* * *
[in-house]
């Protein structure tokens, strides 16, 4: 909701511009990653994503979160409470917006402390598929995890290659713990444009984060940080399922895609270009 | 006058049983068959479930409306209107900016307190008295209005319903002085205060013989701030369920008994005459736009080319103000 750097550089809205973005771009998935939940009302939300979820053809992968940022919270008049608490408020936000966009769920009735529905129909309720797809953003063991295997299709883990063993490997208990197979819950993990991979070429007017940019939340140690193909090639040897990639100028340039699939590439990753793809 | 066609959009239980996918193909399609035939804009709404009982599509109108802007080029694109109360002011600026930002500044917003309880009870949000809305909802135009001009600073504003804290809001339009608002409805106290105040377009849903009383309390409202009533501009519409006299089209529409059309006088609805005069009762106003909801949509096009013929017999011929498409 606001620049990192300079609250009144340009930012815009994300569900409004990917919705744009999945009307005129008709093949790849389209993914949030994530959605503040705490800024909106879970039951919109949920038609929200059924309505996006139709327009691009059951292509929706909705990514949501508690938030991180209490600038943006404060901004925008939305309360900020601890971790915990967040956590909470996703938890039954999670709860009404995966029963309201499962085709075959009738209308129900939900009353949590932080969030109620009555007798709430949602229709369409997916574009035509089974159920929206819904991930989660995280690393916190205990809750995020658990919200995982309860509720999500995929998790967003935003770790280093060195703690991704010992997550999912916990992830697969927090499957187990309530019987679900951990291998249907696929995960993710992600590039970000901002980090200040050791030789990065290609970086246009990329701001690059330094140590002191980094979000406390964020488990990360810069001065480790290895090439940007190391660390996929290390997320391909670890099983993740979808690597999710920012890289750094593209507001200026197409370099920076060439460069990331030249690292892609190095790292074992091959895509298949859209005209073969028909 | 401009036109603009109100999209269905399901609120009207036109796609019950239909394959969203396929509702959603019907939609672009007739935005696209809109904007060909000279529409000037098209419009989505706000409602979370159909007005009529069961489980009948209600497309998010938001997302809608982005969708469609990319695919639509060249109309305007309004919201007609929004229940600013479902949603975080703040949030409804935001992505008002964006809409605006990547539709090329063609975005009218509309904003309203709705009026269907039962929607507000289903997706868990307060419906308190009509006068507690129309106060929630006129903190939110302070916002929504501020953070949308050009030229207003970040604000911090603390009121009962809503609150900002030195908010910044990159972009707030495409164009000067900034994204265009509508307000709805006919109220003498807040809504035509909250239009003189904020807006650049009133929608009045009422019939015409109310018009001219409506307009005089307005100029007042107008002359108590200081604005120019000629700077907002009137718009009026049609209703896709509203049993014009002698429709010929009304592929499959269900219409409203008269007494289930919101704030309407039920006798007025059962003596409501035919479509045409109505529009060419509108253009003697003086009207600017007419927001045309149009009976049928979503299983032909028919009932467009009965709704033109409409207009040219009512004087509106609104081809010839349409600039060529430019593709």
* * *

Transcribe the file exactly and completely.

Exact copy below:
[in-house]
């Protein structure tokens, strides 16, 4: 909701511009990653994503979160409470917006402390598929995890290659713990444009984060940080399922895609270009 | 006058049983068959479930409306209107900016307190008295209005319903002085205060013989701030369920008994005459736009080319103000 750097550089809205973005771009998935939940009302939300979820053809992968940022919270008049608490408020936000966009769920009735529905129909309720797809953003063991295997299709883990063993490997208990197979819950993990991979070429007017940019939340140690193909090639040897990639100028340039699939590439990753793809 | 066609959009239980996918193909399609035939804009709404009982599509109108802007080029694109109360002011600026930002500044917003309880009870949000809305909802135009001009600073504003804290809001339009608002409805106290105040377009849903009383309390409202009533501009519409006299089209529409059309006088609805005069009762106003909801949509096009013929017999011929498409 606001620049990192300079609250009144340009930012815009994300569900409004990917919705744009999945009307005129008709093949790849389209993914949030994530959605503040705490800024909106879970039951919109949920038609929200059924309505996006139709327009691009059951292509929706909705990514949501508690938030991180209490600038943006404060901004925008939305309360900020601890971790915990967040956590909470996703938890039954999670709860009404995966029963309201499962085709075959009738209308129900939900009353949590932080969030109620009555007798709430949602229709369409997916574009035509089974159920929206819904991930989660995280690393916190205990809750995020658990919200995982309860509720999500995929998790967003935003770790280093060195703690991704010992997550999912916990992830697969927090499957187990309530019987679900951990291998249907696929995960993710992600590039970000901002980090200040050791030789990065290609970086246009990329701001690059330094140590002191980094979000406390964020488990990360810069001065480790290895090439940007190391660390996929290390997320391909670890099983993740979808690597999710920012890289750094593209507001200026197409370099920076060439460069990331030249690292892609190095790292074992091959895509298949859209005209073969028909 | 401009036109603009109100999209269905399901609120009207036109796609019950239909394959969203396929509702959603019907939609672009007739935005696209809109904007060909000279529409000037098209419009989505706000409602979370159909007005009529069961489980009948209600497309998010938001997302809608982005969708469609990319695919639509060249109309305007309004919201007609929004229940600013479902949603975080703040949030409804935001992505008002964006809409605006990547539709090329063609975005009218509309904003309203709705009026269907039962929607507000289903997706868990307060419906308190009509006068507690129309106060929630006129903190939110302070916002929504501020953070949308050009030229207003970040604000911090603390009121009962809503609150900002030195908010910044990159972009707030495409164009000067900034994204265009509508307000709805006919109220003498807040809504035509909250239009003189904020807006650049009133929608009045009422019939015409109310018009001219409506307009005089307005100029007042107008002359108590200081604005120019000629700077907002009137718009009026049609209703896709509203049993014009002698429709010929009304592929499959269900219409409203008269007494289930919101704030309407039920006798007025059962003596409501035919479509045409109505529009060419509108253009003697003086009207600017007419927001045309149009009976049928979503299983032909028919009932467009009965709704033109409409207009040219009512004087509106609104081809010839349409600039060529430019593709």